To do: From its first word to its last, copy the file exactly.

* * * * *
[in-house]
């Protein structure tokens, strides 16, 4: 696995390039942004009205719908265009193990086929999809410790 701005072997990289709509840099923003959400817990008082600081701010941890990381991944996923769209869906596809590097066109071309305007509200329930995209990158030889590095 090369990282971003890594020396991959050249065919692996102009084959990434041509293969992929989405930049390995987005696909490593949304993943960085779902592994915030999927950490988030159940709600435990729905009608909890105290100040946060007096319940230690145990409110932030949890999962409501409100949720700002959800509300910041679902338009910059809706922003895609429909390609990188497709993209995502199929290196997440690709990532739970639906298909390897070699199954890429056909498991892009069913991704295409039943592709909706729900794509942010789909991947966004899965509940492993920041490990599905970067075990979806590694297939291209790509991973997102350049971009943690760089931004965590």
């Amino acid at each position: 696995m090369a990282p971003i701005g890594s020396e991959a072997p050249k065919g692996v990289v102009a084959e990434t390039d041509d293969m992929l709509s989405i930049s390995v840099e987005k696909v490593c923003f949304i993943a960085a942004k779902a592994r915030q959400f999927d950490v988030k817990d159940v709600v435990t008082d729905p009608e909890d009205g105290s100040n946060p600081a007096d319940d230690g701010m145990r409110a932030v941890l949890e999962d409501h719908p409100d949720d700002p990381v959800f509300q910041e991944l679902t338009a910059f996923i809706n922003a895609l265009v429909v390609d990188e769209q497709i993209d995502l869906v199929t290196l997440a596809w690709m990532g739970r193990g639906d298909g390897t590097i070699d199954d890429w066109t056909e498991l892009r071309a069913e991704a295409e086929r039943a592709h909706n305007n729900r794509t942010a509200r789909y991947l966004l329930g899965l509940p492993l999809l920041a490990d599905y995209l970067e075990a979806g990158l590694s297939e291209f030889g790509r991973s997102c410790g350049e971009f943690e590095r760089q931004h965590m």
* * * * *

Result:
[in-house]
């Protein structure tokens, strides 16, 4: 696995390039942004009205719908265009193990086929999809410790 701005072997990289709509840099923003959400817990008082600081701010941890990381991944996923769209869906596809590097066109071309305007509200329930995209990158030889590095 090369990282971003890594020396991959050249065919692996102009084959990434041509293969992929989405930049390995987005696909490593949304993943960085779902592994915030999927950490988030159940709600435990729905009608909890105290100040946060007096319940230690145990409110932030949890999962409501409100949720700002959800509300910041679902338009910059809706922003895609429909390609990188497709993209995502199929290196997440690709990532739970639906298909390897070699199954890429056909498991892009069913991704295409039943592709909706729900794509942010789909991947966004899965509940492993920041490990599905970067075990979806590694297939291209790509991973997102350049971009943690760089931004965590």
């Amino acid at each position: 696995m090369a990282p971003i701005g890594s020396e991959a072997p050249k065919g692996v990289v102009a084959e990434t390039d041509d293969m992929l709509s989405i930049s390995v840099e987005k696909v490593c923003f949304i993943a960085a942004k779902a592994r915030q959400f999927d950490v988030k817990d159940v709600v435990t008082d729905p009608e909890d009205g105290s100040n946060p600081a007096d319940d230690g701010m145990r409110a932030v941890l949890e999962d409501h719908p409100d949720d700002p990381v959800f509300q910041e991944l679902t338009a910059f996923i809706n922003a895609l265009v429909v390609d990188e769209q497709i993209d995502l869906v199929t290196l997440a596809w690709m990532g739970r193990g639906d298909g390897t590097i070699d199954d890429w066109t056909e498991l892009r071309a069913e991704a295409e086929r039943a592709h909706n305007n729900r794509t942010a509200r789909y991947l966004l329930g899965l509940p492993l999809l920041a490990d599905y995209l970067e075990a979806g990158l590694s297939e291209f030889g790509r991973s997102c410790g350049e971009f943690e590095r760089q931004h965590m």